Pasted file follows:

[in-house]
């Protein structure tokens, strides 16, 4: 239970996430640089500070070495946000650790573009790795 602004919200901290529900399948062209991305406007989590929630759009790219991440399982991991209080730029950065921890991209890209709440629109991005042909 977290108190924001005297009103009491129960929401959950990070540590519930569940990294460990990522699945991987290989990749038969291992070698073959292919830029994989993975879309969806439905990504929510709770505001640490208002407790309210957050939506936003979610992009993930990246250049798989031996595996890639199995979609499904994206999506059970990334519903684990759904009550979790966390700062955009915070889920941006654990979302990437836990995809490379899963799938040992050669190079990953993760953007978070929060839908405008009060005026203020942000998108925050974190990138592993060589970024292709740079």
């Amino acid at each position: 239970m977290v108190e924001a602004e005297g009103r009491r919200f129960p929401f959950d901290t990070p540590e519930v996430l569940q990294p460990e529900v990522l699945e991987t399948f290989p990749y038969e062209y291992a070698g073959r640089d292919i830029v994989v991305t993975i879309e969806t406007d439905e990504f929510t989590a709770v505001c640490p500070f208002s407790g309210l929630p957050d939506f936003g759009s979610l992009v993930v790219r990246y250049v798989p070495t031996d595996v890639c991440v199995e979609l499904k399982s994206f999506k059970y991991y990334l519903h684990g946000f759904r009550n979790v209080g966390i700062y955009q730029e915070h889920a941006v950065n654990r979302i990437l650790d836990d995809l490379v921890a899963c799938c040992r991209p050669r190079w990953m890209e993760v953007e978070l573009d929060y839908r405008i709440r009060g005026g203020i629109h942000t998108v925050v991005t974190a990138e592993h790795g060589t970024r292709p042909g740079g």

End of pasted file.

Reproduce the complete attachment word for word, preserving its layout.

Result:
[in-house]
């Protein structure tokens, strides 16, 4: 239970996430640089500070070495946000650790573009790795 602004919200901290529900399948062209991305406007989590929630759009790219991440399982991991209080730029950065921890991209890209709440629109991005042909 977290108190924001005297009103009491129960929401959950990070540590519930569940990294460990990522699945991987290989990749038969291992070698073959292919830029994989993975879309969806439905990504929510709770505001640490208002407790309210957050939506936003979610992009993930990246250049798989031996595996890639199995979609499904994206999506059970990334519903684990759904009550979790966390700062955009915070889920941006654990979302990437836990995809490379899963799938040992050669190079990953993760953007978070929060839908405008009060005026203020942000998108925050974190990138592993060589970024292709740079």
């Amino acid at each position: 239970m977290v108190e924001a602004e005297g009103r009491r919200f129960p929401f959950d901290t990070p540590e519930v996430l569940q990294p460990e529900v990522l699945e991987t399948f290989p990749y038969e062209y291992a070698g073959r640089d292919i830029v994989v991305t993975i879309e969806t406007d439905e990504f929510t989590a709770v505001c640490p500070f208002s407790g309210l929630p957050d939506f936003g759009s979610l992009v993930v790219r990246y250049v798989p070495t031996d595996v890639c991440v199995e979609l499904k399982s994206f999506k059970y991991y990334l519903h684990g946000f759904r009550n979790v209080g966390i700062y955009q730029e915070h889920a941006v950065n654990r979302i990437l650790d836990d995809l490379v921890a899963c799938c040992r991209p050669r190079w990953m890209e993760v953007e978070l573009d929060y839908r405008i709440r009060g005026g203020i629109h942000t998108v925050v991005t974190a990138e592993h790795g060589t970024r292709p042909g740079g």